Tuesday, June 19, 2018


The final major topic of this course is earthquakes, with a particular focus on how earthquake science intersects with society's current environmental challenges. This topic was chosen for several reasons:

First, this enables me to move from topics that I have general knowledge of to a topic that I have direct basic research and public policy experience with. Second, this is a topic that illustrates how our relationship with the Earth is unavoidable; we can't run away from earthquakes. Earthquakes teach us humility in the face of the power of nature, and are (I believe) one of the most obvious signs of our evolving environmental consciousness. Finally, earthquakes (and the science of seismology in general) are one more example of a topic that matters to people and requires a good understanding of basic science concepts to engage in informed discussion about what we really know and don't know.

When I first began to teach this course, most of the focus for this part of the course was on earthquake prediction, specifically: Will it ever be possible to predict earthquakes? This is still part of the course, and we analyze examples of the rich, and sometimes quite strange, history of predicted earthquakes and the public policy responses to those predictions. In some cases, the earthquakes were predicted by seismologists, but in other cases earthquakes were predicted by "outsiders" (such as non-scientists or scientists from other fields). For each of these case studies, we explore the responses of seismologists, government officials, the mass media, and citizens who were affected by the predicted earthquake. This topic, being presented by someone who has had first-hand experience with both its basic science and its the public policy aspects, provides a way to convey that there are usually no single final answers to scientific questions. My own opinion on this issue, which I make clear to the students is my (well-informed, I believe) opinion, is that: given the current state of knowledge in seismology, most (probably all?) specific predictions that are publicly announced are misleading and are often scientifically irresponsible. However, I have come to the conclusion that longer-term earthquake forecasting (at some level of detail) is possible, and can be scientifically responsible. Students are, of course, encouraged to think through this, and other course issues, by themselves, and not just accept my opinion as "fact", even on a topic that I do know a lot about.

More recently, I have modified this part of the course to include a more general discussion of "earthquakes and the environment." This addition to the course was motivated by my coming to believe that our attempts at accurate assessment of earthquake hazards is one of the most obvious examples of our evolving environmental consciousness, and of our coming to a true understanding of humans' relationship to planet Earth. We build things in earthquake prone regions, and over time earthquakes shake them down. The lifespan of a building is maybe 100 years, maybe hundreds of years, maybe in some cases even thousands of years. But, over geological time, earthquakes (and other natural events) will demolish them. All of our buildings and human-constructed environments are temporary. As Will Durant said, “Civilization exists by geologic consent, subject to change without notice.”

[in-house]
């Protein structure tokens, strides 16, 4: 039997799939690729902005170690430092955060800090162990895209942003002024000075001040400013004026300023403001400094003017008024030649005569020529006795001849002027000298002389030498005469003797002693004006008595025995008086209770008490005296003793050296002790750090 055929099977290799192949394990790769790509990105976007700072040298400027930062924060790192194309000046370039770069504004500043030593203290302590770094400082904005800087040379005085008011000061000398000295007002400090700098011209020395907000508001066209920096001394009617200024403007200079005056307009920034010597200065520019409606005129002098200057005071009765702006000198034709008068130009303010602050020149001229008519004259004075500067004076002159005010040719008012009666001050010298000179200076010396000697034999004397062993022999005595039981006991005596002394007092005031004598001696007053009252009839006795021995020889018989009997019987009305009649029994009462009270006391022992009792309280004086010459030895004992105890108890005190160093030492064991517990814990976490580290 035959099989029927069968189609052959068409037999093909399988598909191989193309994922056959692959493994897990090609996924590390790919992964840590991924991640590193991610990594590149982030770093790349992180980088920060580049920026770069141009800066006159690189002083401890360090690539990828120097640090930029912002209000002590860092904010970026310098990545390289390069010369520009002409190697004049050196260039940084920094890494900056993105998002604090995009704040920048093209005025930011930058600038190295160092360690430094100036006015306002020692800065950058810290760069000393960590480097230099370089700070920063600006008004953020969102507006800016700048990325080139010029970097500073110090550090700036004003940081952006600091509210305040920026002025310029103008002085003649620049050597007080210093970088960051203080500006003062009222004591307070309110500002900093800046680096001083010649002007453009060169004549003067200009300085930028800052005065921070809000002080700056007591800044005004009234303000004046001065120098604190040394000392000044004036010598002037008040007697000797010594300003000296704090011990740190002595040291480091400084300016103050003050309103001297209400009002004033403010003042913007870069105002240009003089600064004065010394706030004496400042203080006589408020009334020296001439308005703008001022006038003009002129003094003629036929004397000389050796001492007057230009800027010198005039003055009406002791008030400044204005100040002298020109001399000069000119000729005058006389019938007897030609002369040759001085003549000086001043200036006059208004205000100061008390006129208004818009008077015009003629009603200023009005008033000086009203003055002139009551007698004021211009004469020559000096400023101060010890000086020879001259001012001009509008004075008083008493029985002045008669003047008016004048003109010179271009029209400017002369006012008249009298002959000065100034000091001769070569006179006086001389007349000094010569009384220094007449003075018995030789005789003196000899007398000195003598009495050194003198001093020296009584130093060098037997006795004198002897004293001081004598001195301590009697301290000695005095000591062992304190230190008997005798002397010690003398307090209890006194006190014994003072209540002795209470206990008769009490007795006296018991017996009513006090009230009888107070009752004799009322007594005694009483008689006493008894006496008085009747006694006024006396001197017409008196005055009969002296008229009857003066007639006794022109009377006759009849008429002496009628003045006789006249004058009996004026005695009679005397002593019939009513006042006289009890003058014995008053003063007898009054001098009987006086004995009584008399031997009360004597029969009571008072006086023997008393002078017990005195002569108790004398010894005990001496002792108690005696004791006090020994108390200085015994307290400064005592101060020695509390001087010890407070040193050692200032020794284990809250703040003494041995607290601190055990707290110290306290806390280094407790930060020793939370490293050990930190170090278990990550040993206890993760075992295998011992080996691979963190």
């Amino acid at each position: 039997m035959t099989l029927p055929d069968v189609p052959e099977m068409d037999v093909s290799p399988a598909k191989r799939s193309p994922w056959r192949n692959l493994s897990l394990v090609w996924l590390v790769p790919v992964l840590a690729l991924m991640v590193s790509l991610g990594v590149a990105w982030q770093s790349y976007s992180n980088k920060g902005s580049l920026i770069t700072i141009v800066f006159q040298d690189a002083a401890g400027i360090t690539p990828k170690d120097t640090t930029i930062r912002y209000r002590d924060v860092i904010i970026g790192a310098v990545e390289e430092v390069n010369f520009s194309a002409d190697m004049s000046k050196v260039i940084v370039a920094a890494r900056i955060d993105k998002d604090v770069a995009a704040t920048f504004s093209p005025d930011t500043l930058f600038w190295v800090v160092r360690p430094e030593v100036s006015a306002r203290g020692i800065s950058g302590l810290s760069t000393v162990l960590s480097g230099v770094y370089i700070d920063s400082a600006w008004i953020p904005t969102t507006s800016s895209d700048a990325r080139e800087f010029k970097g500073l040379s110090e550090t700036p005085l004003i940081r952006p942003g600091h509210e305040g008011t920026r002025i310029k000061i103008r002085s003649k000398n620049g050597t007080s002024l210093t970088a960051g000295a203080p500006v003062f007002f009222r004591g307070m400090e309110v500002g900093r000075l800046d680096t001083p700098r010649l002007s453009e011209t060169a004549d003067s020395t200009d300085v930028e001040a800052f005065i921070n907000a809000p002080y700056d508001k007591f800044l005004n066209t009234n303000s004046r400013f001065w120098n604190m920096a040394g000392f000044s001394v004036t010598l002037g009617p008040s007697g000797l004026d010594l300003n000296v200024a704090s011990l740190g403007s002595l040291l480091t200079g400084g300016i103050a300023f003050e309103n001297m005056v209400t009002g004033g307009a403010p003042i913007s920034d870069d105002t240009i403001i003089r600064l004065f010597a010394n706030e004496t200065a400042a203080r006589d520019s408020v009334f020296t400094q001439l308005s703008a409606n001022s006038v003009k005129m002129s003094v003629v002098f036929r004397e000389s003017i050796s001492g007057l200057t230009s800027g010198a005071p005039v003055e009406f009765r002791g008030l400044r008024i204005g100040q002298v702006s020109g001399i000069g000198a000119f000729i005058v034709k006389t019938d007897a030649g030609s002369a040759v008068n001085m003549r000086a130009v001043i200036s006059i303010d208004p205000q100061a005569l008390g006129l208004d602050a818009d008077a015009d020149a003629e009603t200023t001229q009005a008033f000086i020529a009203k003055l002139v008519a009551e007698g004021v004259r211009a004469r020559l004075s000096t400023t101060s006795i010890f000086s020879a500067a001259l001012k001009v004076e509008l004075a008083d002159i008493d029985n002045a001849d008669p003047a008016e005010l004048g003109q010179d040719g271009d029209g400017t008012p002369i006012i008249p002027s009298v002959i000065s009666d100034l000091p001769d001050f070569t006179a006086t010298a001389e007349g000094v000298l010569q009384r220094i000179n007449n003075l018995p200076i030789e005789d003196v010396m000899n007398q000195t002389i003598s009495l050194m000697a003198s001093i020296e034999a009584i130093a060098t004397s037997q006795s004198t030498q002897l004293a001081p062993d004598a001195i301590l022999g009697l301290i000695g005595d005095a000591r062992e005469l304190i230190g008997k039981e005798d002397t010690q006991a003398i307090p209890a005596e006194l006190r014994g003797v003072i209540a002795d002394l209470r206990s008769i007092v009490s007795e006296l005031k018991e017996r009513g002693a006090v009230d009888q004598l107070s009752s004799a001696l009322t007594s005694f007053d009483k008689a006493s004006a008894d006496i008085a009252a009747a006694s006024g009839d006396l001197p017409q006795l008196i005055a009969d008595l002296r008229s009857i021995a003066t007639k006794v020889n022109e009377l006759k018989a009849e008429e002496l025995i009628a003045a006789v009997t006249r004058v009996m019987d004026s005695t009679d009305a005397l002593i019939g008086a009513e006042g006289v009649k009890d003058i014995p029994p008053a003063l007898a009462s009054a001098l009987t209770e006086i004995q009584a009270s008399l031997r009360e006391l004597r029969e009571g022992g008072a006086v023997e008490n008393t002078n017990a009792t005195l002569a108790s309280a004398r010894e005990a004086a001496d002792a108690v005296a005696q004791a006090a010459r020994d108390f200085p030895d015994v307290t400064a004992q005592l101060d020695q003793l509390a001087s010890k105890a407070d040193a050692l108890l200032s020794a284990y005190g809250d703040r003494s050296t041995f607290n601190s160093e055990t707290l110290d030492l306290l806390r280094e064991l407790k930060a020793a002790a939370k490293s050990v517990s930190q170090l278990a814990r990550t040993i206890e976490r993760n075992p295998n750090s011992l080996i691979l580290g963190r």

This is admittedly a rather bleak assessment of the situation; it is "the dark side" of earthquakes and the environment (and of the relationship between humans and geoscience, in general). But there is a brighter side that illustrates the importance of science and technology in (at least temporarily) mitigating such dark conclusions. There are things we can do to mitigate the effects of earthquakes, and hopefully make ourselves less vulnerable to their powerful effects. What can we do about earthquakes? We can learn about:

  • Where they are most likely to occur.
  • How large they can be, and where the largest earthquakes are likely to occur.
  • (maybe?) When they are likely to occur (earthquake prediction). Although this is very difficult, if possible at all.
  • How often a certain amount of earthquake-generated ground shaking is likely to occur in a region (earthquake hazard analysis). This is somewhat less difficult than earthquake prediction.
  • The ground shaking they are likely to generate once they do occur.
  • How to build buildings such that they will have a good chance of withstanding earthquakes.
And we can also:
  • Develop earthquake warning systems. Once earthquakes do occur, we can give people seconds to minutes of warning that strong ground shaking will soon be occurring.
  • Recognize that we probably do have at least some effect on the occurrence of earthquakes. This is the realm of "human induced earthquakes" (e.g., earthquakes related to hydraulic fracturing, or “fracking”).

The course ends with a few lectures on my own research on earthquakes in the Eastern United States, and how that research touches upon the other ideas covered in the course. This provides a summary both in terms of the specific earthquake "dark and brighter sides" discussed above, and also in terms the more general themes of certainty and uncertainty in science-based public policy.